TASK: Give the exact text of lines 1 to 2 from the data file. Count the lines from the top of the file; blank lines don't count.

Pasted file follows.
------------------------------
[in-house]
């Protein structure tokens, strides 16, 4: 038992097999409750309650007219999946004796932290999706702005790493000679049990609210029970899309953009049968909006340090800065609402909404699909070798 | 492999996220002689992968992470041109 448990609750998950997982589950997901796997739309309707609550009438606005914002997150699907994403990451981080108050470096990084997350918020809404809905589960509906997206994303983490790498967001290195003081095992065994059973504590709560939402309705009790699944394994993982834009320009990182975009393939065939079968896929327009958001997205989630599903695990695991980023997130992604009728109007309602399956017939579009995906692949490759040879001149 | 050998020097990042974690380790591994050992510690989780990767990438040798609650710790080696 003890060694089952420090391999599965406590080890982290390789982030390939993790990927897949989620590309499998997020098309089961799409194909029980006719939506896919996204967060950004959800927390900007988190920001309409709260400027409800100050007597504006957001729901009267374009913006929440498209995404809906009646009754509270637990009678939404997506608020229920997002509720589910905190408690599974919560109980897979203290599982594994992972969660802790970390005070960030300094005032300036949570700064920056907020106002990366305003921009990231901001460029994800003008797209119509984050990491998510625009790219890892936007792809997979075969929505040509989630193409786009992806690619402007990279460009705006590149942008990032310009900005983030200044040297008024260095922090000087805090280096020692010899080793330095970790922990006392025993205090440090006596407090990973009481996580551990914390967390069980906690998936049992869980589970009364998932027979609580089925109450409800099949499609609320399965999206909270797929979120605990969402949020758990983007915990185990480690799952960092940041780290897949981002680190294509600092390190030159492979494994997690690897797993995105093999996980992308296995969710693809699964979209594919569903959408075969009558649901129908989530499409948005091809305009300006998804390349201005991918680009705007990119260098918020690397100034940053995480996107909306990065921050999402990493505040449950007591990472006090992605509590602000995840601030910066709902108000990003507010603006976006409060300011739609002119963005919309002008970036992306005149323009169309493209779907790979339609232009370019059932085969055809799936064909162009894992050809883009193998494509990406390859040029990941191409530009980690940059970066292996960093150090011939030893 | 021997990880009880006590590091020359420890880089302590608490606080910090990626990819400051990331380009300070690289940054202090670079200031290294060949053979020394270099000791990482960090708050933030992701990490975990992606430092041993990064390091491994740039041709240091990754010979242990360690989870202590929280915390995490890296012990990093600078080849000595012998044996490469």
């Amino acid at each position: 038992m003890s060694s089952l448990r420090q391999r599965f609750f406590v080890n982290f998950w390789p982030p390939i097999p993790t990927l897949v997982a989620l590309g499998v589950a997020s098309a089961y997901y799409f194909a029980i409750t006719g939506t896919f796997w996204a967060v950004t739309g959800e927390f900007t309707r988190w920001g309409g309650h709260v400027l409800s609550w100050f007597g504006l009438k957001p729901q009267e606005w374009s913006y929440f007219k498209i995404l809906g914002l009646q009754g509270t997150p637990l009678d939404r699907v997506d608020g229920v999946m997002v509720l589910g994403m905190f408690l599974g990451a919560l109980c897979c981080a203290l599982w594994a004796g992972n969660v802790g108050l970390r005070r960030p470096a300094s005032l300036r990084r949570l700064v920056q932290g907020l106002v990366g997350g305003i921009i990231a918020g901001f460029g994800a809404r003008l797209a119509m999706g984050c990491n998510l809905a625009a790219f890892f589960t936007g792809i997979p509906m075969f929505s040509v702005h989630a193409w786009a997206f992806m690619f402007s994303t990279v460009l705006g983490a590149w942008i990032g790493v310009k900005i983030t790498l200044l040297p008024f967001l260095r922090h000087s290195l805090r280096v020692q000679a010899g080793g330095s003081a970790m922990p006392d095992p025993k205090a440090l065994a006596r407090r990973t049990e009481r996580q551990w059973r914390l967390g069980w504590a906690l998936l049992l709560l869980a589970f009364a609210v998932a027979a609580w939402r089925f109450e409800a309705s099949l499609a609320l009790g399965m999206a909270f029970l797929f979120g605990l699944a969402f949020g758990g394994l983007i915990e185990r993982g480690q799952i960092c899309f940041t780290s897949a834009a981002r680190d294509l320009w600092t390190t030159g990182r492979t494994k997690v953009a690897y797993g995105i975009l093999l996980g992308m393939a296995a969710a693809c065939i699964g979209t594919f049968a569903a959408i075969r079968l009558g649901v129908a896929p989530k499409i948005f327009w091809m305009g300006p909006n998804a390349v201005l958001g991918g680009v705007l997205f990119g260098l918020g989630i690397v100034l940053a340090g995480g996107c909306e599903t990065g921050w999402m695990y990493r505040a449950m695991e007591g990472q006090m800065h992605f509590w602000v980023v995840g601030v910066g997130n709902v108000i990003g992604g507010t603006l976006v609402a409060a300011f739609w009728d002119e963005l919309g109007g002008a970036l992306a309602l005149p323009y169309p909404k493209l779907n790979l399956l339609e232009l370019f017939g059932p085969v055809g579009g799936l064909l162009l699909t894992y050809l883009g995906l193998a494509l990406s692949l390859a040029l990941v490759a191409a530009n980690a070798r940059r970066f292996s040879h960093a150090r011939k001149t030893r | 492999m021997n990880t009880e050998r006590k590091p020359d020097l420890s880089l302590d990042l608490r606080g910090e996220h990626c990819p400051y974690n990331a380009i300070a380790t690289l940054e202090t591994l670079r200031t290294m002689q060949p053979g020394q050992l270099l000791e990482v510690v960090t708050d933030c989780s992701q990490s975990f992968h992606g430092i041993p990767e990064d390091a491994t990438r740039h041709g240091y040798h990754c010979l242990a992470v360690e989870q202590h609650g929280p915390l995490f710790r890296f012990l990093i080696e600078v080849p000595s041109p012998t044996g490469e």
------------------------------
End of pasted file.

[in-house]
């Protein structure tokens, strides 16, 4: 038992097999409750309650007219999946004796932290999706702005790493000679049990609210029970899309953009049968909006340090800065609402909404699909070798 | 492999996220002689992968992470041109 448990609750998950997982589950997901796997739309309707609550009438606005914002997150699907994403990451981080108050470096990084997350918020809404809905589960509906997206994303983490790498967001290195003081095992065994059973504590709560939402309705009790699944394994993982834009320009990182975009393939065939079968896929327009958001997205989630599903695990695991980023997130992604009728109007309602399956017939579009995906692949490759040879001149 | 050998020097990042974690380790591994050992510690989780990767990438040798609650710790080696 003890060694089952420090391999599965406590080890982290390789982030390939993790990927897949989620590309499998997020098309089961799409194909029980006719939506896919996204967060950004959800927390900007988190920001309409709260400027409800100050007597504006957001729901009267374009913006929440498209995404809906009646009754509270637990009678939404997506608020229920997002509720589910905190408690599974919560109980897979203290599982594994992972969660802790970390005070960030300094005032300036949570700064920056907020106002990366305003921009990231901001460029994800003008797209119509984050990491998510625009790219890892936007792809997979075969929505040509989630193409786009992806690619402007990279460009705006590149942008990032310009900005983030200044040297008024260095922090000087805090280096020692010899080793330095970790922990006392025993205090440090006596407090990973009481996580551990914390967390069980906690998936049992869980589970009364998932027979609580089925109450409800099949499609609320399965999206909270797929979120605990969402949020758990983007915990185990480690799952960092940041780290897949981002680190294509600092390190030159492979494994997690690897797993995105093999996980992308296995969710693809699964979209594919569903959408075969009558649901129908989530499409948005091809305009300006998804390349201005991918680009705007990119260098918020690397100034940053995480996107909306990065921050999402990493505040449950007591990472006090992605509590602000995840601030910066709902108000990003507010603006976006409060300011739609002119963005919309002008970036992306005149323009169309493209779907790979339609232009370019059932085969055809799936064909162009894992050809883009193998494509990406390859040029990941191409530009980690940059970066292996960093150090011939030893 | 021997990880009880006590590091020359420890880089302590608490606080910090990626990819400051990331380009300070690289940054202090670079200031290294060949053979020394270099000791990482960090708050933030992701990490975990992606430092041993990064390091491994740039041709240091990754010979242990360690989870202590929280915390995490890296012990990093600078080849000595012998044996490469």